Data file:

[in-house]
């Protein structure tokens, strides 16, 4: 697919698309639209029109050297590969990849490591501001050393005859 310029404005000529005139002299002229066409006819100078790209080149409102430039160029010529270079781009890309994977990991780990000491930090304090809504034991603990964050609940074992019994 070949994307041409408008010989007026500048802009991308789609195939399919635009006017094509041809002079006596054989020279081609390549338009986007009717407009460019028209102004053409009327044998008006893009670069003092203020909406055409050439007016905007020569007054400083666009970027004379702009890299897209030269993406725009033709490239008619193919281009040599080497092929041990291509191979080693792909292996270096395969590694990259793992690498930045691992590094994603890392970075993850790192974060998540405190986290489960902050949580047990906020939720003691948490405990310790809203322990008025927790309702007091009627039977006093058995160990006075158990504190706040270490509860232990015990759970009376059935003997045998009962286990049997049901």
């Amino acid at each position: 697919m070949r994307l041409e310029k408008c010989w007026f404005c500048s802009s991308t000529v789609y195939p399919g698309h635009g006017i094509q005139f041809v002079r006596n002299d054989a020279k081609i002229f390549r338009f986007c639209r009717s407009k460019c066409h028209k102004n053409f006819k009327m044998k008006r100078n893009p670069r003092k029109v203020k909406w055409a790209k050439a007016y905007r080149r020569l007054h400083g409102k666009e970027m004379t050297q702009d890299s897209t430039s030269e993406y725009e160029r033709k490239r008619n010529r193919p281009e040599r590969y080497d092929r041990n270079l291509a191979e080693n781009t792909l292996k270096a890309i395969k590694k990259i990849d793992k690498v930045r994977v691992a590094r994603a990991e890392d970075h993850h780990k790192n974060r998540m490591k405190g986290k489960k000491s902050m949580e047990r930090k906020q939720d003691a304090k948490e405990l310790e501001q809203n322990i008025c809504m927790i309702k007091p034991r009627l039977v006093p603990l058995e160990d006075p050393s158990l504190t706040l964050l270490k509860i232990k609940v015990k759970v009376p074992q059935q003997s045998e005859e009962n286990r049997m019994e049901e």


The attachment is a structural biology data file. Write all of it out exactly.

[in-house]
């Protein structure tokens, strides 16, 4: 697919698309639209029109050297590969990849490591501001050393005859 310029404005000529005139002299002229066409006819100078790209080149409102430039160029010529270079781009890309994977990991780990000491930090304090809504034991603990964050609940074992019994 070949994307041409408008010989007026500048802009991308789609195939399919635009006017094509041809002079006596054989020279081609390549338009986007009717407009460019028209102004053409009327044998008006893009670069003092203020909406055409050439007016905007020569007054400083666009970027004379702009890299897209030269993406725009033709490239008619193919281009040599080497092929041990291509191979080693792909292996270096395969590694990259793992690498930045691992590094994603890392970075993850790192974060998540405190986290489960902050949580047990906020939720003691948490405990310790809203322990008025927790309702007091009627039977006093058995160990006075158990504190706040270490509860232990015990759970009376059935003997045998009962286990049997049901």
């Amino acid at each position: 697919m070949r994307l041409e310029k408008c010989w007026f404005c500048s802009s991308t000529v789609y195939p399919g698309h635009g006017i094509q005139f041809v002079r006596n002299d054989a020279k081609i002229f390549r338009f986007c639209r009717s407009k460019c066409h028209k102004n053409f006819k009327m044998k008006r100078n893009p670069r003092k029109v203020k909406w055409a790209k050439a007016y905007r080149r020569l007054h400083g409102k666009e970027m004379t050297q702009d890299s897209t430039s030269e993406y725009e160029r033709k490239r008619n010529r193919p281009e040599r590969y080497d092929r041990n270079l291509a191979e080693n781009t792909l292996k270096a890309i395969k590694k990259i990849d793992k690498v930045r994977v691992a590094r994603a990991e890392d970075h993850h780990k790192n974060r998540m490591k405190g986290k489960k000491s902050m949580e047990r930090k906020q939720d003691a304090k948490e405990l310790e501001q809203n322990i008025c809504m927790i309702k007091p034991r009627l039977v006093p603990l058995e160990d006075p050393s158990l504190t706040l964050l270490k509860i232990k609940v015990k759970v009376p074992q059935q003997s045998e005859e009962n286990r049997m019994e049901e």